A few months ago my brother, a medical student, asked me some questions regarding neural networks, how they worked, and the tools available for non-programmers. Being interested in machine learning but not having explored the field very much, I shopped around to see what simple tools, if any, were available to provide an intro to Artificial Neural Networks (ANNs). While it seems like this nascent branch of Artificial Intelligence is fairly sparse when it comes to high level tools, I did find one interesting game that was helpful in learning about ANNs.
Bug Brain is a pretty interesting neural network simulator with a built in tutorial that walks you through the process of creating a neural network to control simulated insects. It explains the process of network inputs, outputs, nodes, and connections by starting with bare bones networks and gradually increasing the complexity. Despite its 90s-esque graphics, it’s a fun and educational game that is really helpful in explaining the complex concept of ANNs. The only thing missing, that I can tell, from Bug Brain is ANN training. As I learned after a few Bug Brain lessons, programming neural networks is hard! The idea of using thresholds and propagating signals along complex pathways is abstract and gets exceedingly difficult as the neural network gets bigger.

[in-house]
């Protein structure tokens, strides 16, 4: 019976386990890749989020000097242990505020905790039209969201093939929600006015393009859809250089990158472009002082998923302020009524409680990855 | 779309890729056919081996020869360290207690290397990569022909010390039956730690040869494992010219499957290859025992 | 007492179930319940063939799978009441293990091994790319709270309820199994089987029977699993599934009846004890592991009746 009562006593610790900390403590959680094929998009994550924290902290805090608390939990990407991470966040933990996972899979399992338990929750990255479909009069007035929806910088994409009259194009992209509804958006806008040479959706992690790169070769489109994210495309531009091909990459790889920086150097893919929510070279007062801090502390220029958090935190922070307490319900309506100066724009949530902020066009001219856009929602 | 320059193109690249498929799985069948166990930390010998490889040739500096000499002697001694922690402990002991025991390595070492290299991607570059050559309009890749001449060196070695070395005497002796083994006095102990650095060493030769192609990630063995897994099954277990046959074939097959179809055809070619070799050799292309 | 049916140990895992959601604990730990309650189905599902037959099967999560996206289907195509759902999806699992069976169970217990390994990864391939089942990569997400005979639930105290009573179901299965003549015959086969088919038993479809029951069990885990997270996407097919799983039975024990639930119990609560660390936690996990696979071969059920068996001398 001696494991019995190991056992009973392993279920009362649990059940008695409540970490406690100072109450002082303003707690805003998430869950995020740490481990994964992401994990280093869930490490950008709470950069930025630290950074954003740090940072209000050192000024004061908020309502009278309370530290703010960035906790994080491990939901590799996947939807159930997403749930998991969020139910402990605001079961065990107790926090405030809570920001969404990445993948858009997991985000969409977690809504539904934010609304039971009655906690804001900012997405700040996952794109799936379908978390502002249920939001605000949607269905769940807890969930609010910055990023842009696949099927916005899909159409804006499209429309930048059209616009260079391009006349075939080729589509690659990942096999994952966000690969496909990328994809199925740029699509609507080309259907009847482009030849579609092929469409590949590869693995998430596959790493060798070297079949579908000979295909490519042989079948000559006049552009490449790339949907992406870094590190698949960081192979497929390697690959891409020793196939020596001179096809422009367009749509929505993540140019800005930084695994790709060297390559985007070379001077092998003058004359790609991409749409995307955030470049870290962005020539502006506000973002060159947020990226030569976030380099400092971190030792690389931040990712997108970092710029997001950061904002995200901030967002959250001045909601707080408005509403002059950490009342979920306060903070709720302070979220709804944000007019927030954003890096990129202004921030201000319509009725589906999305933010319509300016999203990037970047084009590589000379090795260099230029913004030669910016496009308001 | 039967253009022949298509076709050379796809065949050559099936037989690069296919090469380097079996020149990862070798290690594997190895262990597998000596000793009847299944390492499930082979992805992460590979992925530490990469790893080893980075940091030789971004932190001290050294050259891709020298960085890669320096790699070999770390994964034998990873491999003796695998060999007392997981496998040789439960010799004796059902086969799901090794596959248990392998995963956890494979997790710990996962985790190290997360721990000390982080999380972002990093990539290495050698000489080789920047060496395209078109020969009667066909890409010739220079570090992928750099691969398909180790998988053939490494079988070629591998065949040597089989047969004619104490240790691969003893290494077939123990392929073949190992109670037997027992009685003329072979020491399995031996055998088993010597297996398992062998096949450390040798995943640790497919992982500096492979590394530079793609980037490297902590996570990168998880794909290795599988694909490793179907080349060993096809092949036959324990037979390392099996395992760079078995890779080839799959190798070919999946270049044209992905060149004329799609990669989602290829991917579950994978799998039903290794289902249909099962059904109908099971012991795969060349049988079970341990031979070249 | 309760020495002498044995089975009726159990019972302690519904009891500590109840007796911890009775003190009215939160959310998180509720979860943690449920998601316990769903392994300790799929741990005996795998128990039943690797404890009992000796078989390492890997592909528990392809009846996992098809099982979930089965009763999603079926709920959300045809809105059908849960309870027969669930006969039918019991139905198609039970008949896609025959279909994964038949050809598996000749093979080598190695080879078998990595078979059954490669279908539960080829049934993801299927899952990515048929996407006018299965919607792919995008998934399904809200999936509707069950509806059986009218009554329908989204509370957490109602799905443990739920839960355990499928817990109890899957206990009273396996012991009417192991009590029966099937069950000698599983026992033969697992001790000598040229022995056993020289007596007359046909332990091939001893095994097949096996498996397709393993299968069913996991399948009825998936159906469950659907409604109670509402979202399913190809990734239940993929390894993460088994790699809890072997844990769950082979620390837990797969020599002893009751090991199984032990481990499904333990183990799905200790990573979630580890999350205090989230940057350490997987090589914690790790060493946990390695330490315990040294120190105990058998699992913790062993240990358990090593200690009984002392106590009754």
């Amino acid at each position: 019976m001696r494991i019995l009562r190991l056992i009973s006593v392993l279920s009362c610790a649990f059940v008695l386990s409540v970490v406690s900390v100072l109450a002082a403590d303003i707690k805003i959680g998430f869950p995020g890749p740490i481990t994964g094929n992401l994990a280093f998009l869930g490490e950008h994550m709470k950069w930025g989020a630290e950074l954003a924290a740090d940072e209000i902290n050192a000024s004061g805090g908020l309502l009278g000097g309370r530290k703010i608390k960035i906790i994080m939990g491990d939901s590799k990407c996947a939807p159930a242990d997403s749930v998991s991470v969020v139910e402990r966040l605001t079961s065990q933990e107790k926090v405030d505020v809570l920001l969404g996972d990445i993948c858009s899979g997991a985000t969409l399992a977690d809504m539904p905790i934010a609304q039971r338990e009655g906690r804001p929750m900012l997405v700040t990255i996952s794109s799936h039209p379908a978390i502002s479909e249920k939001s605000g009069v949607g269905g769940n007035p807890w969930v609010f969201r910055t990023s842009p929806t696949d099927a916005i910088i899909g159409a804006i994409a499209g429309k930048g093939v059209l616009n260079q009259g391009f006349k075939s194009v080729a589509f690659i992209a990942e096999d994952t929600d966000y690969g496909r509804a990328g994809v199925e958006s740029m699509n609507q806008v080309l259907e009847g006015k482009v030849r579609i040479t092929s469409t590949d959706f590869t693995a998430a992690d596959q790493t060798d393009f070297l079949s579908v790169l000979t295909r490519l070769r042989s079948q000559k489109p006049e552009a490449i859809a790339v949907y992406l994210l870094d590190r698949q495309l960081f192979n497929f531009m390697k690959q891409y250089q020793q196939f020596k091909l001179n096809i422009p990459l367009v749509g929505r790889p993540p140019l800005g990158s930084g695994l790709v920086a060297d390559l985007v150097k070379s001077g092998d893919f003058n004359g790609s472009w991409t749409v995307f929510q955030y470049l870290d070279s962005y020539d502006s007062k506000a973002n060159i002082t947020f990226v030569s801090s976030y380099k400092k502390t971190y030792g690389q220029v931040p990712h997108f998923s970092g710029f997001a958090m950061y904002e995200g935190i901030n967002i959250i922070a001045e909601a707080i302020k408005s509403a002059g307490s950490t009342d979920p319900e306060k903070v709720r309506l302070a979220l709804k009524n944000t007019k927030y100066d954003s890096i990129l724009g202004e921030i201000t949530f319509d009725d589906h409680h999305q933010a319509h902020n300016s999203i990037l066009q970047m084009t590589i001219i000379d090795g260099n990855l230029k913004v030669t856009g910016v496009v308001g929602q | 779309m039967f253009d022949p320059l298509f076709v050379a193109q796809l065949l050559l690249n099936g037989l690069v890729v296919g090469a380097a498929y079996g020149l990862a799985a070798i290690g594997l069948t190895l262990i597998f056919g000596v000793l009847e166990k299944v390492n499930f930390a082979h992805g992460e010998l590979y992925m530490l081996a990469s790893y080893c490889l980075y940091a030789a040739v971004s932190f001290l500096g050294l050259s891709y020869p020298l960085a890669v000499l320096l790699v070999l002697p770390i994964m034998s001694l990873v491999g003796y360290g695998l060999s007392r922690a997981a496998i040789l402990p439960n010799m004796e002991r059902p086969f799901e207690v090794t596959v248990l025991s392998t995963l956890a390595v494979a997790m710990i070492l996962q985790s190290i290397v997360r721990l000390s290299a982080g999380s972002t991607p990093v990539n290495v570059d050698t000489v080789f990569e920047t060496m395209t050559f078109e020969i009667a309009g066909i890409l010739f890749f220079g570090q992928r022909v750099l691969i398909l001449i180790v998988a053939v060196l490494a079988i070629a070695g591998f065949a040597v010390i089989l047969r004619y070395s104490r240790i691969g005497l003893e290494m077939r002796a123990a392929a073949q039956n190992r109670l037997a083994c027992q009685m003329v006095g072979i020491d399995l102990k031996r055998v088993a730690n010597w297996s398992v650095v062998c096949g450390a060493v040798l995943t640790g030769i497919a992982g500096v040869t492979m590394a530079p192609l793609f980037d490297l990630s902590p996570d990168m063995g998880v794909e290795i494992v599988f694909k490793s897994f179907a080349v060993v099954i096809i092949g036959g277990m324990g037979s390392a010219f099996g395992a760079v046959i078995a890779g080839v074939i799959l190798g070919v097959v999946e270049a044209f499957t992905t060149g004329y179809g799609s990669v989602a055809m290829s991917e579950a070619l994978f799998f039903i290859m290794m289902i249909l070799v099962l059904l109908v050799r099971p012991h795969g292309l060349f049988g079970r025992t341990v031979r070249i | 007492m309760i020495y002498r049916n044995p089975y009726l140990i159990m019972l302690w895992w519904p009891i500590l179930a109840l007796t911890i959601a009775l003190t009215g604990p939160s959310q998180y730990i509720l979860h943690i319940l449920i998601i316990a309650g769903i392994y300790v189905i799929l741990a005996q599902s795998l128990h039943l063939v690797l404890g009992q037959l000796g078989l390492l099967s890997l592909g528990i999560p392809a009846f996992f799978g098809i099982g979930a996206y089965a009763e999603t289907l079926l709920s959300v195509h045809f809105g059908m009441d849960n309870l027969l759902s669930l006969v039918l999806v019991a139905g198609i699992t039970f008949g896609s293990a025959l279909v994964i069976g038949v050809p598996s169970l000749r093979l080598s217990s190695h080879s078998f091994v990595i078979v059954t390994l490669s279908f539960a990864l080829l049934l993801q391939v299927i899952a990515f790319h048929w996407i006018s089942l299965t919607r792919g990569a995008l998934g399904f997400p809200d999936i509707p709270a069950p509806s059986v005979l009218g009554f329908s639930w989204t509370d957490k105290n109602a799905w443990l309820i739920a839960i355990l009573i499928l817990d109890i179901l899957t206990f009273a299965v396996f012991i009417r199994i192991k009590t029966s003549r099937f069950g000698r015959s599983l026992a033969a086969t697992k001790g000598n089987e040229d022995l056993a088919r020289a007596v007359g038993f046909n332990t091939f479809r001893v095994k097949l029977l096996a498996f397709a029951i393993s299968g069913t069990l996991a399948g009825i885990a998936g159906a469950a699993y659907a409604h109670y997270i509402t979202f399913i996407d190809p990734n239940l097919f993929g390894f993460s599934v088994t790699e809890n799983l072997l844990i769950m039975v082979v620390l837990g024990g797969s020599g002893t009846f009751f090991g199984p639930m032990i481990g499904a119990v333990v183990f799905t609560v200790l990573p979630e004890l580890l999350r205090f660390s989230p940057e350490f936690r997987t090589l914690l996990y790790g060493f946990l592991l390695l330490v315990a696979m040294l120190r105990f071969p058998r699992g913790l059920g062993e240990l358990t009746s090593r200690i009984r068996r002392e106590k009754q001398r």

Luckily machine learning scientists have put a lot of thought into how to configure neural networks to train themselves. By developing special algorithms and feeding input data and correct outputs into this algorithm, a neural networks thresholds and connections weights can be tweaked by the algorithm, effectively causing the ANN to “learn” how it’s supposed to distinguish the data.
An interesting spin on this learning concept is MarI/O, linked above. Instead of merely tweaking an existing ANN to optimize the thresholds and weights as most algorithms do, MarI/O is based a paper that describes a way to automatically build both the network structure, the connections, and the weights from scratch. Giving the algorithm a fitness function (in the MarI/O example this is how far Mario gets in the level), the algorithm randomly adds connections and nodes, and changes the weights for the current neural network. It does this multiple times, generating several randomly tweaked ANNs. It then runs each of the new neural networks, decides which one is the fittest, and uses that as the baseline for the next series of random mutations.
As cool as it is to see Mario “learn” how to navigate on his own, I think a really interesting project would be taking a simple robot with very basic ins and outs, and adapting this same algorithm to get the robot to achieve a goal.